Hampshire College - Food/Health/Law - SS 0154
Hampshire College - Sustainable Agriculture - NS 0294
Hampshire College - Local Food Systems - SS 0336
Mount Holyoke College - Agroecosystems - ENVST 321
Mount Holyoke College - Gender, Food, Agriculture - ANTH 316
Mount Holyoke College - Food, Eating and the Sacred - REL 260
Mount Holyoke College - Political Economy of Food - ECON 207
Mount Holyoke College - Food and Famine in African History - HIS 321
Smith College - The World Food System - ECON 213
Smith College - The Anthropology of Food - ANTH 342
UMass Amherst - Soils - PLSOILIN 105
UMass Amherst - Plant, Soils, and the Environment - PLSOILIN 115
UMass Amherst - Plagues: The Ecology of Disease - PLSOILIN 140
UMass Amherst - Healthy Food: Disease, Agriculture and Ecology - PLSOILIN 197
UMass Amherst - Sustainable Agriculture - PLSOILIN 265
UMass Amherst - Pesticides, Public Policy and the Environment - PLSOILIN 342
UMass Amherst - Soil and Water Conservation - PLSOILIN 375
UMass Amherst - Community Food Systems - PLSOILIN 397C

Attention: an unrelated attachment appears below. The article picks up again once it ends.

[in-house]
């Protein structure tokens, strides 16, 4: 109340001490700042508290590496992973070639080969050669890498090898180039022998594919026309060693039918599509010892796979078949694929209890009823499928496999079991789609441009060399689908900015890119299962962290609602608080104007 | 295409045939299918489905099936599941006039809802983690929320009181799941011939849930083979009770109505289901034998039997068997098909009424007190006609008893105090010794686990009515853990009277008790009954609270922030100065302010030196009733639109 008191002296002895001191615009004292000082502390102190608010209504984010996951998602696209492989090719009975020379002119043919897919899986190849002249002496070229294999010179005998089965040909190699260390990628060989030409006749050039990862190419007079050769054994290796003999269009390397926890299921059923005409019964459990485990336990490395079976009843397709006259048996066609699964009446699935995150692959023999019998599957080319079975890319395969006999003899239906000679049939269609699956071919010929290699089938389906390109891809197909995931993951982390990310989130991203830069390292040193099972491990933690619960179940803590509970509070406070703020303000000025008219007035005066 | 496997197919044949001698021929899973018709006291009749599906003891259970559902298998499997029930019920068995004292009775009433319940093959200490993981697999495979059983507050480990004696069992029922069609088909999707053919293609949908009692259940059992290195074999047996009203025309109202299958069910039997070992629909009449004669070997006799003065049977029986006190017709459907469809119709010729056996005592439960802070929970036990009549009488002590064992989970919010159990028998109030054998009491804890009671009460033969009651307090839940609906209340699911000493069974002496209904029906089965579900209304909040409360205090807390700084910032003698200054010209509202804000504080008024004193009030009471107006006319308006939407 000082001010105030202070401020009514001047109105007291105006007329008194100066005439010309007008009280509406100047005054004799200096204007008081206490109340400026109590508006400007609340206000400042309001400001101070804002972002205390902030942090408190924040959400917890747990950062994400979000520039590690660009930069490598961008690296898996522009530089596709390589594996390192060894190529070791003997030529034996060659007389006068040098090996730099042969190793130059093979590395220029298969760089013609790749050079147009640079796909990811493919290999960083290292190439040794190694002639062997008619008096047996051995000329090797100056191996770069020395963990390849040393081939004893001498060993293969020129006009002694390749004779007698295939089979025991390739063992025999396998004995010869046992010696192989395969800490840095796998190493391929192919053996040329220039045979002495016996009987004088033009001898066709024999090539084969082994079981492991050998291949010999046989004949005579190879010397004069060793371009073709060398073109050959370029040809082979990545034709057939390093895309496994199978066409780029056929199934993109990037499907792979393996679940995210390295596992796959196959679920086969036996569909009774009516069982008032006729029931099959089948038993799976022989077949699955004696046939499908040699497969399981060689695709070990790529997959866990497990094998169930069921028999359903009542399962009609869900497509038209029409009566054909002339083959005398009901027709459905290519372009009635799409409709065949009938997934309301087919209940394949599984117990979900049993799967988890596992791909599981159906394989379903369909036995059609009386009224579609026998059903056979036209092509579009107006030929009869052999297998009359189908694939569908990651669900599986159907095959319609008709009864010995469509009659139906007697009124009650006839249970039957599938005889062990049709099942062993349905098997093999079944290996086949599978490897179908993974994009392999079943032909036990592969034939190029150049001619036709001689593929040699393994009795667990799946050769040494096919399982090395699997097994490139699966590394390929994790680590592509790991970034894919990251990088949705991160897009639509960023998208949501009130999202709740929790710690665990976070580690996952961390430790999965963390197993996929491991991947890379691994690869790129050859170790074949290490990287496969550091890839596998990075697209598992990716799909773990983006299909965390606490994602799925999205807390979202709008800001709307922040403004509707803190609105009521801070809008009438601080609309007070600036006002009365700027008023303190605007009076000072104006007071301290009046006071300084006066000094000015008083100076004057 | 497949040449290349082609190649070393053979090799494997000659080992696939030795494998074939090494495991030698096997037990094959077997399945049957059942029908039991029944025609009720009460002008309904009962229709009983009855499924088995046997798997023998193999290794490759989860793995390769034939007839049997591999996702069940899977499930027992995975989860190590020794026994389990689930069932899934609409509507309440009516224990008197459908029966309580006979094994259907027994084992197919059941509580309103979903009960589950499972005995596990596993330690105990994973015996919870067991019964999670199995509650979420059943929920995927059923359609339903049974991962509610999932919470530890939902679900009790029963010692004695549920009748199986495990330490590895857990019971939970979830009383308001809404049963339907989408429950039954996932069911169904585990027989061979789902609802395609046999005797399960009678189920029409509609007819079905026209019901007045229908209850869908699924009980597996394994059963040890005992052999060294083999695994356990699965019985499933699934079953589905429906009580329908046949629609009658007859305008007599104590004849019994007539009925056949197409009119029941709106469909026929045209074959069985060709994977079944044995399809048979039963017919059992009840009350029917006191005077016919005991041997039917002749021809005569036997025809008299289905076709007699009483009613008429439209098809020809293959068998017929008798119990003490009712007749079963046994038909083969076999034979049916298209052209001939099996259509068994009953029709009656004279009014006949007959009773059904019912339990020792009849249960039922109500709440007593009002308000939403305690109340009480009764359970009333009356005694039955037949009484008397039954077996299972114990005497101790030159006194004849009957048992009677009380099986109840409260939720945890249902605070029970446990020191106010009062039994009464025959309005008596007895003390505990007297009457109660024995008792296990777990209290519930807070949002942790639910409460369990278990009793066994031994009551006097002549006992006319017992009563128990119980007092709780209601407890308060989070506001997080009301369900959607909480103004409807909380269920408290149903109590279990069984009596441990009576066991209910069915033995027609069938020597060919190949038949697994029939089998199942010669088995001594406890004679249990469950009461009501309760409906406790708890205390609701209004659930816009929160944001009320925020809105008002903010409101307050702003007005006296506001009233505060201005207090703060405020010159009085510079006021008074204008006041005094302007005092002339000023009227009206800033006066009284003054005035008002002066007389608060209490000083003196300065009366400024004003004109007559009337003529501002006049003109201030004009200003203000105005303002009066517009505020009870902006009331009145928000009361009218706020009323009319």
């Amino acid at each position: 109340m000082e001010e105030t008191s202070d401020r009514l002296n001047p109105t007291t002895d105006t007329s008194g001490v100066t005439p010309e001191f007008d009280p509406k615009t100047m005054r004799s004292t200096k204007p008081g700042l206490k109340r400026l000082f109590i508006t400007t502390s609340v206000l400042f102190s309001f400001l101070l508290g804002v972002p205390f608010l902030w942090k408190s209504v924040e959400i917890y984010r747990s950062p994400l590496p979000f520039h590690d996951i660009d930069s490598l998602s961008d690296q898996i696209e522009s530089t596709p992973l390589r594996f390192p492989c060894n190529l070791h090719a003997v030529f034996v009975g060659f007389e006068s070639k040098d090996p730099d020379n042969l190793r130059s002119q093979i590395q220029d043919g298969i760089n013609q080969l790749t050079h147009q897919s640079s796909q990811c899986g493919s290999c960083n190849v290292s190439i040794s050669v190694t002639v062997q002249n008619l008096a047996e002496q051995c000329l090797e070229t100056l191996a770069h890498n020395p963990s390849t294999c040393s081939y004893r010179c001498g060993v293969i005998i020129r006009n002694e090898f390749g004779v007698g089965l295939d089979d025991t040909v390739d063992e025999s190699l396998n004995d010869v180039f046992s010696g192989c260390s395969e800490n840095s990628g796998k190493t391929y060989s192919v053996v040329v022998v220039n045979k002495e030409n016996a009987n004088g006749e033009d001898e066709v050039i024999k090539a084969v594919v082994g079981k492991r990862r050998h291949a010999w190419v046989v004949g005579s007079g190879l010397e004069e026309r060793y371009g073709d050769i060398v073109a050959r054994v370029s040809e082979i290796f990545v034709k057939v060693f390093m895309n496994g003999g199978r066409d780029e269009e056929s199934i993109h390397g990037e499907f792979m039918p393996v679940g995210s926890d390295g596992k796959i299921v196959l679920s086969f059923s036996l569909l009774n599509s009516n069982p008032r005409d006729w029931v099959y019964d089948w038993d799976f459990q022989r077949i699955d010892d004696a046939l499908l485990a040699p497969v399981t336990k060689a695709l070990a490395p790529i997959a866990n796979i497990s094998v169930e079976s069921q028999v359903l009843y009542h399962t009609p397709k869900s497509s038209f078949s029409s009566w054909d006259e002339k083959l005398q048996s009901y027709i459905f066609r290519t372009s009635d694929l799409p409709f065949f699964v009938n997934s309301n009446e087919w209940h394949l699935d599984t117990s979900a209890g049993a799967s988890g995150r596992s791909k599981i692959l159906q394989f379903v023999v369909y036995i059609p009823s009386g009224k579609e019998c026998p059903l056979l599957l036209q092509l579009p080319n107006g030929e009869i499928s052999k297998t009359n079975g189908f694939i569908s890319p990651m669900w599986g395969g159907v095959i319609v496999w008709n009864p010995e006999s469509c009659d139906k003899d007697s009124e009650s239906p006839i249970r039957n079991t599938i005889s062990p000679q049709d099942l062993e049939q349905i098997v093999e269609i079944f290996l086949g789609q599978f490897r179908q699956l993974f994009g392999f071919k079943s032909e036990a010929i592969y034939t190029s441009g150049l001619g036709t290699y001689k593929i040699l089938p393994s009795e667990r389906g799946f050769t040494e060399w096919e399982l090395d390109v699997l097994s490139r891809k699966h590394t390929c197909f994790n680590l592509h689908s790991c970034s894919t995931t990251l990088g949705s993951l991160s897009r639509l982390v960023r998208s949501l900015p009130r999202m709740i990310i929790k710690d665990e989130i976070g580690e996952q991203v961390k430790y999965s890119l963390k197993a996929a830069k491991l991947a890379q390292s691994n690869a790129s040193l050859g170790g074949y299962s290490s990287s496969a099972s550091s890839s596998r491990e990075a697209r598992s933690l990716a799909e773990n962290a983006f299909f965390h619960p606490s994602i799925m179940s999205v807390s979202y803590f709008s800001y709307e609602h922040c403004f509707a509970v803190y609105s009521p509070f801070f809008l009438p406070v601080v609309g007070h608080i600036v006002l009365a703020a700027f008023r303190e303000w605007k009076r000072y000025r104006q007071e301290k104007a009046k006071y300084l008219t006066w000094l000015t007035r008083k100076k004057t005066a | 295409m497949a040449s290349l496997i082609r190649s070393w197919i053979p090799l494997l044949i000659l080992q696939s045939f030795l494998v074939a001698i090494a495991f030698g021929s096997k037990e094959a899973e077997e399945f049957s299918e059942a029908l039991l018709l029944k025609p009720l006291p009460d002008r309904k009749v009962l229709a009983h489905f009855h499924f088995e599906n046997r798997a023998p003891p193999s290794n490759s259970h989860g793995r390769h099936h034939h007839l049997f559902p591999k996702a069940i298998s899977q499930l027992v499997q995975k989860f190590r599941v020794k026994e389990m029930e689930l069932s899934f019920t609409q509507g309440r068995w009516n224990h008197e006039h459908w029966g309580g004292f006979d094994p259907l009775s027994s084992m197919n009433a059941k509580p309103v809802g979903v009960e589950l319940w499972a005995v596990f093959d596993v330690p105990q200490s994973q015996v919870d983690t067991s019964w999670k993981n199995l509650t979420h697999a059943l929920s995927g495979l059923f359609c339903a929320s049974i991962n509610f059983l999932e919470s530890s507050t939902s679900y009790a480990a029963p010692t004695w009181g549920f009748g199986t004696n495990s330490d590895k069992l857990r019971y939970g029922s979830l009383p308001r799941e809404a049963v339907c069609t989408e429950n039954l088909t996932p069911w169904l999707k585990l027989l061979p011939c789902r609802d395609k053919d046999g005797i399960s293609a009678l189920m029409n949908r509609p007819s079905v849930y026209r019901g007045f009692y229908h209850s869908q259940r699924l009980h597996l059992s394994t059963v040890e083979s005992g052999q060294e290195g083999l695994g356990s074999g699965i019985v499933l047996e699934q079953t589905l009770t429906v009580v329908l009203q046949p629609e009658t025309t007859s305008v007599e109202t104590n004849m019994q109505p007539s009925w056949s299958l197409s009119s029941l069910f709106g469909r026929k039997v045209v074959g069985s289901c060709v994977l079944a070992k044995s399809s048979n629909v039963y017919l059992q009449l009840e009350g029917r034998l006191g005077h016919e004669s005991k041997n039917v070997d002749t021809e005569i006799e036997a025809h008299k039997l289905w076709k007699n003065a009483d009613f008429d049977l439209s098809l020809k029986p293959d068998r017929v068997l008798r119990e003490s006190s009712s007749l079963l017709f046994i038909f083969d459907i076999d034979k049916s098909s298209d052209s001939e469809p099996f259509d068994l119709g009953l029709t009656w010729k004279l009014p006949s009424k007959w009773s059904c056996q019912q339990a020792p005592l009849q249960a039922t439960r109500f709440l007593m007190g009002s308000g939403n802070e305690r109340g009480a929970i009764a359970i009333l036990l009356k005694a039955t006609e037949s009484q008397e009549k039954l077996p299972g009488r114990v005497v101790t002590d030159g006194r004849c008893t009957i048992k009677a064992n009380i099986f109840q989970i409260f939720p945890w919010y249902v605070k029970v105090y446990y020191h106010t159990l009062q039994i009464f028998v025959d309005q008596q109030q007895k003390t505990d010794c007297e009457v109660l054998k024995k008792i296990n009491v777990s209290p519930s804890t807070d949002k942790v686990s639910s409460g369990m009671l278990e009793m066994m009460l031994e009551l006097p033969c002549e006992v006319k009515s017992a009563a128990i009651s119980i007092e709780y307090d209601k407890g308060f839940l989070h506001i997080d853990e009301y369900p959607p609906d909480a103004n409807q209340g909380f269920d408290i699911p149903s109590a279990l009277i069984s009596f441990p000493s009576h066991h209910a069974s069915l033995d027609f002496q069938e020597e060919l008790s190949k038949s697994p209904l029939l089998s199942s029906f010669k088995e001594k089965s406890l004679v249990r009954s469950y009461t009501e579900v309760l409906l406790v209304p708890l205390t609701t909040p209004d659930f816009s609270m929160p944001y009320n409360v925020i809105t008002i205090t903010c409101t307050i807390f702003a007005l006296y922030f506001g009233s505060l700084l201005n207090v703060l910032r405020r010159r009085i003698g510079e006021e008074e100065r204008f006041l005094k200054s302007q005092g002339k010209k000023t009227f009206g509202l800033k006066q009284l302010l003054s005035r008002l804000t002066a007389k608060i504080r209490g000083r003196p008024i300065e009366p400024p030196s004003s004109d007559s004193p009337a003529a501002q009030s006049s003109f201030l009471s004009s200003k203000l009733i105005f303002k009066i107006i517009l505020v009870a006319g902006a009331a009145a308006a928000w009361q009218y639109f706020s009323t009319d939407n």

UMass Amherst - Management and Ecology of Plant Diseases - PLSOILIN 510
UMass Amherst - Project Development in Sustainable Food and Farming - PLSOILIN 590B

Amherst College - Global Environmental History in the 20th Century -HIST-105
Amherst College - The Resilient (?) Earth: An Introduction to Environmental Studies - ENST 120
Amherst College - Unequal Footprints on the Earth: Understanding the Social Drivers of Ecological Crises and Environmental Inequality - ENST-226
Amherst College - Environmental Politics and Policies - ENST-250 
Amherst College - U. S. Environmental Policy - ENST-252
Amherst College - Global Environmental Politics - ENST-260
Amherst College - Knowledge, Politics and the Environment - ENST-320
Amherst College - Environmental Justice - ENST-330
Hampshire College - Saving the Planet - SS 0129
Hampshire College - Earth Science Frontiers - NS 0155
Hampshire College - This Land is YOur land - SS 0125
Hampshire College - Framing Climate Change - SS 0256
Hampshire College - Environment and Social Justice - SS 0285
Hampshire College - Environment and Community - SS 0314
Mount Holyoke College - Environmental Issues - ENVST 241
Mount Holyoke College - Environmental Economics - ECON 203
Mount Holyoke College - Environmental Politics - POLIT 366
Mount Holyoke College - History, Ecology, and the Landscape - HIST 284
Mount Holyoke College - Environmental Ethics: Nature/Culture/Values - PHIL 240